Workers returning in alarming numbers
The number of Bangladeshi workers returning from South East Asian and Gulf countries is increasing every day, as their employers cannot afford to employ or pay them due to the economic meltdown.
Many returned from the United Arab Emirates said their employers sent them on long vacation due to the slowdown especially in construction sector.
Around 300 workers returned home in the early hours yesterday. About 160 workers came from Malaysia, 90 from Singapore and 40 from the Maldives on board a Malaysian Airlines plane around 1:00am.
Around 90 more workers were scheduled to depart from Singapore yesterday night.
“The number of workers returning home from the UAE, Saudi Arabia and Malaysia has increased significantly since mid-January,” said an official at Zia International Airport (ZIA).
A source said the Bureau of Manpower Employment and Training (BMET), which records the number of deported workers and those with out-passes, reported that in February 8000 workers returned from different countries, while the number was only 4000 in January and 3500 in December last year.
Out-pass is a document issued by the Bangladesh missions abroad when the workers become illegal immigrants after visa expiration or are taken to custody for violation of laws.
Till March 11, over 3000 workers were deported with out-passes. BMET, however, is not keeping records of those returning with proper documents for long vacation.
Nayeem, a worker who just returned from Malaysia yesterday, said he went to Malaysia two years ago, but was provided with jobs only for six months. For the rest of the time, his agents kept him and many other Bangladeshis confined in different places.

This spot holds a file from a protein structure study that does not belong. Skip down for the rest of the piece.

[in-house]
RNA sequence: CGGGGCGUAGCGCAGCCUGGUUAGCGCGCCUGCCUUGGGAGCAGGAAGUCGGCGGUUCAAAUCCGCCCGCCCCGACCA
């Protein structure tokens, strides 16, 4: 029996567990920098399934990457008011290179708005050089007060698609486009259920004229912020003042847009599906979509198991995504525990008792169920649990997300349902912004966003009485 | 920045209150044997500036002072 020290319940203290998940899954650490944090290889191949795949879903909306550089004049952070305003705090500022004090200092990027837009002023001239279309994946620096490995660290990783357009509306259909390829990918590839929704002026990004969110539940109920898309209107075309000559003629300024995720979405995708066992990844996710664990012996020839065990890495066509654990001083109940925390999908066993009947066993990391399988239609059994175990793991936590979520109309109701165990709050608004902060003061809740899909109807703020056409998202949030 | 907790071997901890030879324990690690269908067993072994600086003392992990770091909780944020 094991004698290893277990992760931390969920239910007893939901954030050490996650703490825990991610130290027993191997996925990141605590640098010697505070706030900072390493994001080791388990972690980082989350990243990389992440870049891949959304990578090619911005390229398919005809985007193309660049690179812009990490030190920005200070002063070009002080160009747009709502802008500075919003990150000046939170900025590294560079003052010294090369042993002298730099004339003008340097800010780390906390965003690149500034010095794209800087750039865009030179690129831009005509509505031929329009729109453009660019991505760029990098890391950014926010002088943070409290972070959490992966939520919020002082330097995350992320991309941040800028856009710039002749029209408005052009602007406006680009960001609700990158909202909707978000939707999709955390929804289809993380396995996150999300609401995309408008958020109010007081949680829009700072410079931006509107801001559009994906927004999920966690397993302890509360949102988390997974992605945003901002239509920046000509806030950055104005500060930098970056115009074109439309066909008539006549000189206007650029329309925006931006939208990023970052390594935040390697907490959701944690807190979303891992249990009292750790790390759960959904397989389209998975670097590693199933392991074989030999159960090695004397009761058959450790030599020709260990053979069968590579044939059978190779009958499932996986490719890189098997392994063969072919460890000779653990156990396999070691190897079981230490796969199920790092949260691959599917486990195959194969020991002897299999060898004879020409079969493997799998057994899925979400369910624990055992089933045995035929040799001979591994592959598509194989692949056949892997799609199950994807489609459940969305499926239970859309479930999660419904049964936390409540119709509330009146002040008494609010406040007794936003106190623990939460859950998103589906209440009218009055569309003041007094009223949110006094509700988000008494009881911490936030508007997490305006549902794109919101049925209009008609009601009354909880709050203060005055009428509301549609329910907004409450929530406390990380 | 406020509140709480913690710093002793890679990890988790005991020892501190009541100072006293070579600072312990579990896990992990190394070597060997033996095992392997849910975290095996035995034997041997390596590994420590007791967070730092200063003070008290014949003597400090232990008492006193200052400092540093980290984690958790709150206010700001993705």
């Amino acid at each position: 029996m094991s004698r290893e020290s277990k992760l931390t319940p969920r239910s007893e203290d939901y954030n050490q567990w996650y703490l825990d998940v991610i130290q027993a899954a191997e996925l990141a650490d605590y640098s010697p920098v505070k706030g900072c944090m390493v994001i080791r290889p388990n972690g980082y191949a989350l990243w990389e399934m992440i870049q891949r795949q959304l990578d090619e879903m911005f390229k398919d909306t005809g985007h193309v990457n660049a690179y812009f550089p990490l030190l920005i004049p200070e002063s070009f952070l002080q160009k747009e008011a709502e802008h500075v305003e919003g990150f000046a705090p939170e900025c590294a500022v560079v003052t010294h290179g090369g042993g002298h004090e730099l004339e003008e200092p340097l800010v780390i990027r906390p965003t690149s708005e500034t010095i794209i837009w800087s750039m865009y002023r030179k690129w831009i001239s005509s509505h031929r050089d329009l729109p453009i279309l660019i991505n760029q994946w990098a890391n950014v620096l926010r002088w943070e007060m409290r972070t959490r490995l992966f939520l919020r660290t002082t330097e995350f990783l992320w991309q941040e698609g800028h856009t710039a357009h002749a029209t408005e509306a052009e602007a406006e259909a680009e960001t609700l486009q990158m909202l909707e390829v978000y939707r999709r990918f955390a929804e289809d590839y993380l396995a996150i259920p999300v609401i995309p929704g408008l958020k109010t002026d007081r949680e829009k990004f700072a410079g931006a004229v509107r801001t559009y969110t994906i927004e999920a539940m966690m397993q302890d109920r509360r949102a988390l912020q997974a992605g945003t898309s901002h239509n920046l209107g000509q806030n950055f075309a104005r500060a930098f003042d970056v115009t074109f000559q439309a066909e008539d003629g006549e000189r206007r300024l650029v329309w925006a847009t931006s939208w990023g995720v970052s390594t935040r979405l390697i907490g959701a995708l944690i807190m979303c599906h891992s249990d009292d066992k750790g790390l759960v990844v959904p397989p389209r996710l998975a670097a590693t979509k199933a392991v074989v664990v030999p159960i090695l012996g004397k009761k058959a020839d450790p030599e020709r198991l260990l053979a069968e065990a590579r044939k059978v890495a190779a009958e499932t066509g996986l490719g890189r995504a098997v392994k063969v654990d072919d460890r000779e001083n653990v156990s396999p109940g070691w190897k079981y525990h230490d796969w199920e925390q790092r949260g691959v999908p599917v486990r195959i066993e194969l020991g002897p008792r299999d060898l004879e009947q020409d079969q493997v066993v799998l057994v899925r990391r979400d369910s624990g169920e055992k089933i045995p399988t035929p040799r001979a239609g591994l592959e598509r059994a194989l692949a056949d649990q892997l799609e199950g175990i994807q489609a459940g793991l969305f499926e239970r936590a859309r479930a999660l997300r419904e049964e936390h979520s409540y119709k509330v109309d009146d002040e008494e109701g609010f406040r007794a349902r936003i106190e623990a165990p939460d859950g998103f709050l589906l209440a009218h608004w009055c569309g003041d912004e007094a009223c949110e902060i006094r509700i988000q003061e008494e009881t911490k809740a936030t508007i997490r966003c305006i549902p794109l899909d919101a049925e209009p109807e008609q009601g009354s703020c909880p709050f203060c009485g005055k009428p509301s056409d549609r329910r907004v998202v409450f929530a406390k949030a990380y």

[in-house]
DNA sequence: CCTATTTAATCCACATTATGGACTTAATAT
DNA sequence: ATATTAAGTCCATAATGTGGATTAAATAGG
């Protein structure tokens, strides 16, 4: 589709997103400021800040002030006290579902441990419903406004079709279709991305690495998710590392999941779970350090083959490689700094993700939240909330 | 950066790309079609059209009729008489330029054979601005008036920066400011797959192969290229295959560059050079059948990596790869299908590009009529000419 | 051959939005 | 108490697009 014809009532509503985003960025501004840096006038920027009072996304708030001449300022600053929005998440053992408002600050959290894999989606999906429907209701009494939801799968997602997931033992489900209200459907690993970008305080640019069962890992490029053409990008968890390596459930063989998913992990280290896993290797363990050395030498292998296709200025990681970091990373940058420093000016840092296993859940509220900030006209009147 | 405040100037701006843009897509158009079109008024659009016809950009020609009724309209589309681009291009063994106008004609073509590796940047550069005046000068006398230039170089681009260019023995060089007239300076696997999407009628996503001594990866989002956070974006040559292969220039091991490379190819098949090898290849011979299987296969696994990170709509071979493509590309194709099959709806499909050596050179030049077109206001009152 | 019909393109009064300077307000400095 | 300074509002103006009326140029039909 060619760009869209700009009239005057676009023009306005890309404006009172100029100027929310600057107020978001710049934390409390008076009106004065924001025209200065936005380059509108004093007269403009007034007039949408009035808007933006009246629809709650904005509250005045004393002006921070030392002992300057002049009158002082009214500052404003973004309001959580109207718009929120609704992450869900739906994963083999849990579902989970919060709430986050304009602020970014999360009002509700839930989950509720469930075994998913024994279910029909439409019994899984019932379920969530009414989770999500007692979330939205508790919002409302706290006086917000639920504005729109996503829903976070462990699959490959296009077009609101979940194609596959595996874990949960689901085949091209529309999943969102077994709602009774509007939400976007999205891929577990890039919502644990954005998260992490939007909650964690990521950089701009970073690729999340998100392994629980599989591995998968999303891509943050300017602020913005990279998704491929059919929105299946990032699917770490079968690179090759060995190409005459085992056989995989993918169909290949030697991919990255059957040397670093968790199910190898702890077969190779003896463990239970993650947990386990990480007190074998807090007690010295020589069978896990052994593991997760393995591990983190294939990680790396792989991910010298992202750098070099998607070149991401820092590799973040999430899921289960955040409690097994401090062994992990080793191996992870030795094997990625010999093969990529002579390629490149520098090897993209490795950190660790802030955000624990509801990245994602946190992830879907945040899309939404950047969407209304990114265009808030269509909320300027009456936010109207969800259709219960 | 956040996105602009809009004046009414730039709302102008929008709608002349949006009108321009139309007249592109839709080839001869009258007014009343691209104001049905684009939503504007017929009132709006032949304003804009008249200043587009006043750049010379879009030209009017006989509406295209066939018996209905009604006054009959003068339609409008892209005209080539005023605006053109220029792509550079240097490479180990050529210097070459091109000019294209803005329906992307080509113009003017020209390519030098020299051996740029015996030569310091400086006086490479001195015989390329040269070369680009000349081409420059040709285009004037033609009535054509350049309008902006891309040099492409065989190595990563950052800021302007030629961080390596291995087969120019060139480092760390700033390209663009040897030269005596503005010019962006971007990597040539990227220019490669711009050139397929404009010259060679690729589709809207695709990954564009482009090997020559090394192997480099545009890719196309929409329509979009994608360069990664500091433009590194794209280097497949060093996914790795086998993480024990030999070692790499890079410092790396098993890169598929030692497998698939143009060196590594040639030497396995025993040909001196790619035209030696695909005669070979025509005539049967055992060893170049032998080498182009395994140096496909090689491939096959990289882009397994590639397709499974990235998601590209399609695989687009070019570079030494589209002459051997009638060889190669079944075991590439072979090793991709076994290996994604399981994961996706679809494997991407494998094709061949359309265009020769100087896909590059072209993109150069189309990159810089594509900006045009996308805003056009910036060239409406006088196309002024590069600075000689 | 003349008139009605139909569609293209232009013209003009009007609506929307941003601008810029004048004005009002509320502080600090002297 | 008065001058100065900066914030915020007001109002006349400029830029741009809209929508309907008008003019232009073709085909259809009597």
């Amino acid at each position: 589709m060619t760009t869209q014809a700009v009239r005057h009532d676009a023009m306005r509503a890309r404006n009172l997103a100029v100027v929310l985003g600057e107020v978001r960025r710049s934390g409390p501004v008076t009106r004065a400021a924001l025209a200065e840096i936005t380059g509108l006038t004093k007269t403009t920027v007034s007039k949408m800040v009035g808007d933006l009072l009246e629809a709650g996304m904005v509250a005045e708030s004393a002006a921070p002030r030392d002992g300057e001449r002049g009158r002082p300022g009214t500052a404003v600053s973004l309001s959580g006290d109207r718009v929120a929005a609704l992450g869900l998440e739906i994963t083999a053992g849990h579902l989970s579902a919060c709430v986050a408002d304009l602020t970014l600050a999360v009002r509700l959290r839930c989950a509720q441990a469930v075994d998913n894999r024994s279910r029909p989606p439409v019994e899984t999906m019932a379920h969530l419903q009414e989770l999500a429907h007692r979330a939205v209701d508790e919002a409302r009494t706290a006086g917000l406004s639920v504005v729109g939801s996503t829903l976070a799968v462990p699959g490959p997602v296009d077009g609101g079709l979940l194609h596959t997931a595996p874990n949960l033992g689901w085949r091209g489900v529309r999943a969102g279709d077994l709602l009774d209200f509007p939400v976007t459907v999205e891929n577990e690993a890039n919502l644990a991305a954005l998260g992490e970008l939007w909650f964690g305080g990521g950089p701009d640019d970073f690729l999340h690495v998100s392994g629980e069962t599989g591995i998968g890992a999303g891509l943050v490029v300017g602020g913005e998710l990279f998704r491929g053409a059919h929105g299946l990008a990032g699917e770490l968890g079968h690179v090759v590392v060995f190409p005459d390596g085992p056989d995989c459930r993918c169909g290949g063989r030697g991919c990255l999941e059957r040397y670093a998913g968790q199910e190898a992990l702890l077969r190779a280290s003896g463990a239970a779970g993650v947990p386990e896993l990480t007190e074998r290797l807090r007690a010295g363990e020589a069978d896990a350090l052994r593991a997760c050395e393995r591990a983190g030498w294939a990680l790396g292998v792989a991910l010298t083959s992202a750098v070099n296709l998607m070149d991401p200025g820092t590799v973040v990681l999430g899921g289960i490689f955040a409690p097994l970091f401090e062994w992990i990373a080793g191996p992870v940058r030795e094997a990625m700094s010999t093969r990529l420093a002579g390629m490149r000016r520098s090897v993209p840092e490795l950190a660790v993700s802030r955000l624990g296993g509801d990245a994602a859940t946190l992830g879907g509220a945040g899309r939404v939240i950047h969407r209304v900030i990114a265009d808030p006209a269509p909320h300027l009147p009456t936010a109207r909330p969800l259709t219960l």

“I did not receive any cooperation from our High Commission,” he told The Daily Star, adding that his employer did not renew his work permit though he gave assurance repeatedly.
Another returnee Abul Kalam said he went to Singapore last March, but was not provided with any jobs.
“We were 500 Bangladeshis altogether.
Empower, our manpower agency, provided us with food and lodging for two months, but thereafter they took no care of us,” he said.
The employers did not pay levy for the workers. So the workers became irregular, Kalam said. Thousands of other workers would also come for the same reason, Kalam told The Daily Star.
Nasreen Jahan, labour councillor of Bangladesh High Commission in the United Arab Emirates (UAE), also said that job opportunities were declining in the UAE.
She said many construction companies have already slowed down their activities making workers uncertain about their future.
“We are conferring with the companies so that they temporarily allow our workers to go home on long vacations, instead of terminating them, so that the companies could re-employ them immediately after the recession is over,” Nasreen said.
She said in some cases, on some of the workers' demand their regular visas were cancelled to allow them return home. She however said there was no record of such returnees.
Meanwhile, in the wake of the financial meltdown, overseas employment has also come down by around 50 percent since December last year.
Contacted, Expatriate and Overseas Employment Minister Khandaker Mosharraf Hossain said they were aware of the facts and therefore decided to visit these countries so that the workers could be reassigned to other jobs or kept in the existing companies even at minimum salaries.
“We also directed our foreign missions in this regard,” he said.